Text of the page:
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By: Jordana Levine
International climate change talks are continuing in Bonn, Germany. The second round of discussions begun on June 1, 2009, and the negotiating time for the 192 collaborating countries ends in mid-July. By then, they need to reach an agreement with new emissions reduction targets and compensation packages for poor countries that have already been him with impacts of climate change. These new decisions will be the basis for the final negotiations in Copenhagen in December 2009.
These discussions on how to replace Kyoto Protocol targets are pushing countries to pump money into a “green stimulus.” China and the US, who never signed the Kyoto Protocol, are likely to join in the new plans for shrinking greenhouse gas emissions.
Canada has set aside eight percent, or US$2.6 billion of its total stimulus package, for green measures. Although Canada’s emissions have gone in the opposite direction, reaching 26 percent above the 1990 levels and 33.8 percent above the country’s Kyoto targets, the country has agreed to cut emissions by 20 percent from 2006 to 2020. The majority of the money is estimated to increase clean energy and create 407,000 jobs over 5 years:
The US is setting aside $112.3 billion for green measures, 12 percent of its fiscal stimulus. The nation’s first stimulus package, which was approved in October 2008, contained a lot more features than the second one, which was approved February 2009 and cut out $57 billion of environmental spending. Originally, it would have included $18.2 billion in taxes cuts and clean energy credits and $2 billion for carbon capture and storage. Still, the updated stimulus gives $22.5 billion for renewable energy incentives, $52 billion for energy efficiency, including updating the electricity grid, and $10 billion for public transit. The green stimulus is projected to create 2.5 million green jobs.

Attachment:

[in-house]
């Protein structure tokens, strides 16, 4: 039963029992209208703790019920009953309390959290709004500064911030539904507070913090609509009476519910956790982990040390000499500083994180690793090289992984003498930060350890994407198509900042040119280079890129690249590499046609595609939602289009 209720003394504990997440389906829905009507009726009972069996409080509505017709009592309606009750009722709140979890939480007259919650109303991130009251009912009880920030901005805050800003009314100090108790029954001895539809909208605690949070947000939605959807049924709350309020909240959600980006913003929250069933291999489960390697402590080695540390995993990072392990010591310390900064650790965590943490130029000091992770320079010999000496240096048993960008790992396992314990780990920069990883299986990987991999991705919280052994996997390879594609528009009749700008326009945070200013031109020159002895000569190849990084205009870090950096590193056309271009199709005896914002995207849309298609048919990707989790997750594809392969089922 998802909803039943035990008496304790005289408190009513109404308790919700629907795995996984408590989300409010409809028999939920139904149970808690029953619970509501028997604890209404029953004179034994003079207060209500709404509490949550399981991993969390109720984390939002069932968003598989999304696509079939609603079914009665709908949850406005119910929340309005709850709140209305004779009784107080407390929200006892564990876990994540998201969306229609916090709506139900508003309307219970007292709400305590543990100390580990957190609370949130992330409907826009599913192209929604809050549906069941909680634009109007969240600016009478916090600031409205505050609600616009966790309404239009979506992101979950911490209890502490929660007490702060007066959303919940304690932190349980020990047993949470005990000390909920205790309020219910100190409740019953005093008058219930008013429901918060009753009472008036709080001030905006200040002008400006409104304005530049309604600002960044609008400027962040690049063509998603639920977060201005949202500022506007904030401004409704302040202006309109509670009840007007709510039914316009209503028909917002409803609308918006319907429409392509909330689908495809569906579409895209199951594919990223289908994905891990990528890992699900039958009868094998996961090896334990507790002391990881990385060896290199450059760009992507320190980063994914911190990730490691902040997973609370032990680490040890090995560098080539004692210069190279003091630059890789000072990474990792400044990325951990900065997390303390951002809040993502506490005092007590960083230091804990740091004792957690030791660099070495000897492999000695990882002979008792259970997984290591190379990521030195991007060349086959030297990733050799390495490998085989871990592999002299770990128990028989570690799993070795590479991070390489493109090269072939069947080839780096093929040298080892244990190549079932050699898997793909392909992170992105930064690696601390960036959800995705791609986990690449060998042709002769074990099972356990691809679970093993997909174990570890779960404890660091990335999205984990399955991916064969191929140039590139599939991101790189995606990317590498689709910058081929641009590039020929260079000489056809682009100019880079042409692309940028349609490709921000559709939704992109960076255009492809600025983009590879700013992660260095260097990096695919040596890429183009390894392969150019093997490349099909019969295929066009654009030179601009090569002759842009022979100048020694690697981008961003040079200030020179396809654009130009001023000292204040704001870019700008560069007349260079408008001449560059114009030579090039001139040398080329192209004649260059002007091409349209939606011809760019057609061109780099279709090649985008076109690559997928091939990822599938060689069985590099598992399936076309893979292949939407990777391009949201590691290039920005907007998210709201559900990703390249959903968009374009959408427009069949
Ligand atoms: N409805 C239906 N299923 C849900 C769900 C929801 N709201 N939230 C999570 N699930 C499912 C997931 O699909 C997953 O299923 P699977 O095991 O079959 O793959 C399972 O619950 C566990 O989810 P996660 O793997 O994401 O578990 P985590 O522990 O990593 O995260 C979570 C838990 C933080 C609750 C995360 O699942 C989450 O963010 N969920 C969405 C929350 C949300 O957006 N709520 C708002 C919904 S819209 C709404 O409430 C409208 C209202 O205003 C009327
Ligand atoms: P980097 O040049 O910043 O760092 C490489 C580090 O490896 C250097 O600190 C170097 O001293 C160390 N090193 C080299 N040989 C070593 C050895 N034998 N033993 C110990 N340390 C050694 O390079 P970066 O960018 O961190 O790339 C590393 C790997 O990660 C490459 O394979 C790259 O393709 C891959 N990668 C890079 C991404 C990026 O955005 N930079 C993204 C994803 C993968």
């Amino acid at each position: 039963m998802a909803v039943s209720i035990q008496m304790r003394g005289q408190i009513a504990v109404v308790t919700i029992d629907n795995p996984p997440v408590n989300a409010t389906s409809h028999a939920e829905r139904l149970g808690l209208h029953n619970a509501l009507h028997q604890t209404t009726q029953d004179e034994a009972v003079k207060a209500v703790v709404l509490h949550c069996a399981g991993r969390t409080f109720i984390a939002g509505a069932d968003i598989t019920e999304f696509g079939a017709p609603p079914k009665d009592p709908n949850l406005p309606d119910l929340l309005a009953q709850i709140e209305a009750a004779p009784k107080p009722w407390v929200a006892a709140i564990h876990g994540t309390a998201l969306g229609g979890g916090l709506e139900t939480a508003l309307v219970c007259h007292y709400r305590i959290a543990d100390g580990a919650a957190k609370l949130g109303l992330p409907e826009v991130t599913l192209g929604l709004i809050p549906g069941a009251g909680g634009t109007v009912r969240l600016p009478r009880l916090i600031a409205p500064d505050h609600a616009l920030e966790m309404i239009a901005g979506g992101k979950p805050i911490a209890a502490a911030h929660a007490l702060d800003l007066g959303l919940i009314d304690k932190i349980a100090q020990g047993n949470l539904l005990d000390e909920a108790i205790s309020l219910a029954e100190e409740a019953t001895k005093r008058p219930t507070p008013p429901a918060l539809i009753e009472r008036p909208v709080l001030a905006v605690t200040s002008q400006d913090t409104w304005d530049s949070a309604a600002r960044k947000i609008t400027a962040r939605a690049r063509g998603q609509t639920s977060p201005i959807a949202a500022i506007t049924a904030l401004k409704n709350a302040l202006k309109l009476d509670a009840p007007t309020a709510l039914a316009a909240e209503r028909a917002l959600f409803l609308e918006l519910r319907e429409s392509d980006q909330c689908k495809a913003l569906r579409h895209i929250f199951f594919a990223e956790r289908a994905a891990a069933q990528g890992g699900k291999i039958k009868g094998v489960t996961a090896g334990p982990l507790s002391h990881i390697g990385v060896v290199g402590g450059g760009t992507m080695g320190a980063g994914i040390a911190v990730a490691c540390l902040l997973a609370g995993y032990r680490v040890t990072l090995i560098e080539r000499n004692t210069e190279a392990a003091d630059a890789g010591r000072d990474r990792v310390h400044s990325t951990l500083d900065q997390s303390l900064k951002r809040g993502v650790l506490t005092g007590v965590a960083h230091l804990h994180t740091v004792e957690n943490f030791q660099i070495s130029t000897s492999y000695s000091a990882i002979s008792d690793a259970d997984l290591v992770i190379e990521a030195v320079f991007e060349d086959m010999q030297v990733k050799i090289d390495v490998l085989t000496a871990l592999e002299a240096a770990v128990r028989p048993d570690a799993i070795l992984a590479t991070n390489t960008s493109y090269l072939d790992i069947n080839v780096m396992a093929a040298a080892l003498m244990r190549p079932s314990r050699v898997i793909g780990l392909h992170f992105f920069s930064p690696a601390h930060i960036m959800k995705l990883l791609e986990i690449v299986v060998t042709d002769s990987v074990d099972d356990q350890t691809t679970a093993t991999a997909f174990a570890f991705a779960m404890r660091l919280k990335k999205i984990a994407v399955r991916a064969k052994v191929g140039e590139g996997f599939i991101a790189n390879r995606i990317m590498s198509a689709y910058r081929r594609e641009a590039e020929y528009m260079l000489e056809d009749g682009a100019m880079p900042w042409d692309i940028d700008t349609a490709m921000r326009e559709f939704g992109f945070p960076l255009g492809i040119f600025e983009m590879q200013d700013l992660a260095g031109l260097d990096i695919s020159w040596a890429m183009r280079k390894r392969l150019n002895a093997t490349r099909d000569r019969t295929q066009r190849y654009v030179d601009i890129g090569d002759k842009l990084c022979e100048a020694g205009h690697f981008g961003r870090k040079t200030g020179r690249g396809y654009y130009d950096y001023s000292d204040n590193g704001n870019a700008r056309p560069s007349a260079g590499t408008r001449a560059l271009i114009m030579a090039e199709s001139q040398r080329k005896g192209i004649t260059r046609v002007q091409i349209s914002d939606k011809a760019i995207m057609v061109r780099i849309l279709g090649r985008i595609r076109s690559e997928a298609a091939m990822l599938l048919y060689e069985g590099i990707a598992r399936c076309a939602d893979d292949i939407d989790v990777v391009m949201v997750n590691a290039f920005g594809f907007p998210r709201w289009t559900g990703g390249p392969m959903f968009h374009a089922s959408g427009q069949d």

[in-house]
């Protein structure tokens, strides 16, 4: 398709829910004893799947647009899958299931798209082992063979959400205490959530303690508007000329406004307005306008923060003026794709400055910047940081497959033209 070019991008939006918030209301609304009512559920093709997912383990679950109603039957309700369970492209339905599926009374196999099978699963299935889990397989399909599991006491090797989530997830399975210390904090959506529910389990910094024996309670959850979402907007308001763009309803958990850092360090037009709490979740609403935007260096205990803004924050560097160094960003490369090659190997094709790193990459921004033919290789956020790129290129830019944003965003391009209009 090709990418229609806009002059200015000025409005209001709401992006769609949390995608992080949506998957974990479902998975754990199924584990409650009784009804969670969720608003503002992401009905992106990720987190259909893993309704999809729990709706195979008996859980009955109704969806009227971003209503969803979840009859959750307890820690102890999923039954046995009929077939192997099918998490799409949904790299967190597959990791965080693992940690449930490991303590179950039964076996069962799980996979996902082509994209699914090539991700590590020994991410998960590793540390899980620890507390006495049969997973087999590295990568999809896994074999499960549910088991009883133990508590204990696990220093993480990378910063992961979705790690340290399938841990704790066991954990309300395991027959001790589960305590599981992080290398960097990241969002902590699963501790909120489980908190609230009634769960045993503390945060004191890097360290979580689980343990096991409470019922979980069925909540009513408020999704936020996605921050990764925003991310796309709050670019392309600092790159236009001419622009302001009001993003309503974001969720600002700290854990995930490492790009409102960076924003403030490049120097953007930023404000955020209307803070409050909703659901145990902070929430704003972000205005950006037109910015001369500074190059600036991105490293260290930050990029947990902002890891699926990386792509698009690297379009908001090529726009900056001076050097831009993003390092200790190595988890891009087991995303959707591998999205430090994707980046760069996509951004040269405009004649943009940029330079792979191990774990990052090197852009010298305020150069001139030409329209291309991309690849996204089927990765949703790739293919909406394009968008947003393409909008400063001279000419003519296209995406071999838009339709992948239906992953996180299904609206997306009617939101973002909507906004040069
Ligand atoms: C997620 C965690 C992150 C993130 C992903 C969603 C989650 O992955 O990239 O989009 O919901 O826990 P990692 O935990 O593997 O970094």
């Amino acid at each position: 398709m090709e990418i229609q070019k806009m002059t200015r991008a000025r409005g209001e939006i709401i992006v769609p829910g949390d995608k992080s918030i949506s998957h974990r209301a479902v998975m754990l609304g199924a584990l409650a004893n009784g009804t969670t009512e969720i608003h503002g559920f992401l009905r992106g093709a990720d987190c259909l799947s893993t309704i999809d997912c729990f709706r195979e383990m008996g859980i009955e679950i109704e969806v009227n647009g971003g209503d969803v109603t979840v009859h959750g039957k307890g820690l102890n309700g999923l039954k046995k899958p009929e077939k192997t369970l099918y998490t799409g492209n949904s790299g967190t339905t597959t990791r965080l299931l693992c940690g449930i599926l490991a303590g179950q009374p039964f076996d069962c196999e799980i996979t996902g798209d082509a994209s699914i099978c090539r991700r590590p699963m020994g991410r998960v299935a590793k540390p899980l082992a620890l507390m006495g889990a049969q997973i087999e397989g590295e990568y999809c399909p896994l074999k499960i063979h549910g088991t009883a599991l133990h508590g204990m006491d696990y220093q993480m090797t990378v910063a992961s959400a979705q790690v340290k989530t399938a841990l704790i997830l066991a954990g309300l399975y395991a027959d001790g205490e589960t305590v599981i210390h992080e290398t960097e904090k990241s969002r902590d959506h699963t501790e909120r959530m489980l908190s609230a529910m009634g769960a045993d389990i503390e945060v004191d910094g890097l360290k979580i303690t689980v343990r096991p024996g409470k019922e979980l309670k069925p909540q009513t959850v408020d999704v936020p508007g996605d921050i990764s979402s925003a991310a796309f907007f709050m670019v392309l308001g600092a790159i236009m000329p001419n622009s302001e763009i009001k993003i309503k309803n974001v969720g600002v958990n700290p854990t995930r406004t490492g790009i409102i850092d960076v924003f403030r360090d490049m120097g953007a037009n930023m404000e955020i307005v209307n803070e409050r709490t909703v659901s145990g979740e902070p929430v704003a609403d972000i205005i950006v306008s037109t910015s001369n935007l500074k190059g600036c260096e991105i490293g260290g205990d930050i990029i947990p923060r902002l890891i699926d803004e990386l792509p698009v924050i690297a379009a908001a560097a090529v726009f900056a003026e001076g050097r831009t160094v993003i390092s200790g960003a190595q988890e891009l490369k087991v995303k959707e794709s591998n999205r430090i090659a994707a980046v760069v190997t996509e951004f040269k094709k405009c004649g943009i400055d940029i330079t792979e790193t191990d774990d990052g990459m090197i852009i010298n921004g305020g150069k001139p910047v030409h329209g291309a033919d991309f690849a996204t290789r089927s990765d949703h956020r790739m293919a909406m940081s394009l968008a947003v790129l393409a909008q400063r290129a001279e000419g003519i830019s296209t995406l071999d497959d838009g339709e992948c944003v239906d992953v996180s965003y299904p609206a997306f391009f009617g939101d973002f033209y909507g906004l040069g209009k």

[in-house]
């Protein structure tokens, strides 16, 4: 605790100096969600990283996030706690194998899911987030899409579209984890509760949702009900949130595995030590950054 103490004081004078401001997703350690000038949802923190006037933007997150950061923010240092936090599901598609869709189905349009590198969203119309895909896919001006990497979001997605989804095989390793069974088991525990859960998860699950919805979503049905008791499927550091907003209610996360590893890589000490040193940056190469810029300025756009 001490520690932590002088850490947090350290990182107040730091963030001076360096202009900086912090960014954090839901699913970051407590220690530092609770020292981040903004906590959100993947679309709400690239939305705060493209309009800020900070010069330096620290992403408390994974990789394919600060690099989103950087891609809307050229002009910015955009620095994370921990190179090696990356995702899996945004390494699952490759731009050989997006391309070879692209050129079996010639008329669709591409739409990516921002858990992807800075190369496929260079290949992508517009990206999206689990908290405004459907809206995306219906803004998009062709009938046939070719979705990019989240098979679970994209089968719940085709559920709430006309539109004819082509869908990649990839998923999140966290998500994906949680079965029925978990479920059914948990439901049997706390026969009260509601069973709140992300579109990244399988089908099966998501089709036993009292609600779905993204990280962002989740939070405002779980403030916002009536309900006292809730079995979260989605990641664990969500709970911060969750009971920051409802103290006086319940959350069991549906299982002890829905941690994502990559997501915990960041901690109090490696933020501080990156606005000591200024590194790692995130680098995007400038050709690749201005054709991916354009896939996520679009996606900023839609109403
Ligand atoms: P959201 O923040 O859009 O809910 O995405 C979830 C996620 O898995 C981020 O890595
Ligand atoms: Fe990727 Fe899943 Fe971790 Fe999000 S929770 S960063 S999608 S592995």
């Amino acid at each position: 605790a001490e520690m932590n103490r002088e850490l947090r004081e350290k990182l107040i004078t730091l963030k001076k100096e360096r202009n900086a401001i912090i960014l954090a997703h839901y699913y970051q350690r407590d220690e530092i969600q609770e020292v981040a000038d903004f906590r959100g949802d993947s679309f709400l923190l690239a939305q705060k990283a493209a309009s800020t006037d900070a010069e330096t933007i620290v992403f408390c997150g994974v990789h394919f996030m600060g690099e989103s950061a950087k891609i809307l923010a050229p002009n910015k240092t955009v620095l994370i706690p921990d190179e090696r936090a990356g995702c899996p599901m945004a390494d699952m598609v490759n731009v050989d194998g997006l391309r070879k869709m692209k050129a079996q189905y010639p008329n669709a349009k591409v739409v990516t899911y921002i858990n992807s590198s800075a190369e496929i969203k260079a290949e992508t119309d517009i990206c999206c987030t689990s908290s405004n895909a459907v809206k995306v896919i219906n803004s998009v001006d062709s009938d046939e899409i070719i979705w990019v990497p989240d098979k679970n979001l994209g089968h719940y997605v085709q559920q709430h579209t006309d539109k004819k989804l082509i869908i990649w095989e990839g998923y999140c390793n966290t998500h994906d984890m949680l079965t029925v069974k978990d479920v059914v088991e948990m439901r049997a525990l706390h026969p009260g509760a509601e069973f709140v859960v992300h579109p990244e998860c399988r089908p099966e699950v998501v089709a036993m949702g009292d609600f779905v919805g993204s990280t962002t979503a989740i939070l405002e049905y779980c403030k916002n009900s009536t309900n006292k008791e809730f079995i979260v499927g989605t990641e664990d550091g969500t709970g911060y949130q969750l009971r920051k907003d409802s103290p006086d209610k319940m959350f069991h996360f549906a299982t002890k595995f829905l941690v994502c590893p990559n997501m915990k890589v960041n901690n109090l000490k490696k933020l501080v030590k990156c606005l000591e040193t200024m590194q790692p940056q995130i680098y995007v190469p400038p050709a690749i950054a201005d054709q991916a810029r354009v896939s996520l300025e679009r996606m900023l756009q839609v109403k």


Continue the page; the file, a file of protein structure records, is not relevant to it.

China, the country whose emissions grew 250 percent between 1990 and 2006, plans to use 38 percent of its stimulus, equivalent to US$22.8 billion, to go green, according to HSBC. (However, Beijing and other economists say this number is higher than what they will invest.) Their green package will include over ¥350 billion (US$51 billion) for environmental projects and around ¥450 billion (US$66 billion) for the country’s rail infrastructure. China is spending the most money per-capita to invest in going green.
The European Union has set aside a whopping 59 percent of its fiscal stimulus, €16.4 billion (of US$22.8 billion), for green measures. The EU recovery plan should get the European Investment Bank to give an extra €12 billion of funding for green infrastructure over two years.
1 Marsden, William. “Crunch time for climate talks.” Ottawa Citizen. 6 Jun 2009. http://www.ottawacitizen.com/business/fp/Crunch+time+climate+talks/1669662/story.html
2 Pedersen, Mike. “Keeping ahead of the green curve.” Ottawa Citizen. 5 Jun 2009. http://www.ottawacitizen.com/Technology/Keeping+ahead+green+curve/1652801/story.html
3 Munro, Margaret. “Canada may be blowing smoke about intentions to reduce greenhouse gas.” Canada.com. 21 Apr 2009. http://www.canada.com/Canada+blowing+smoke+about+intentions+reduce+greenhouse/1517913/story.html
4 Bernard, Steve and others. “Which country has the greenest bail-out?” Financial Times. 2 Mar 2009. http://www.ft.com/cms/s/0/cc207678-0738-11de-9294-000077b07658.html?nclick_check=1
5 Steve Bernard and others. “Which country?”
6 Steve Bernard and others. “Which country?”
7 Mike Pedersen. “Keeping ahead”
8 Steve Bernard and others. “Which country?”
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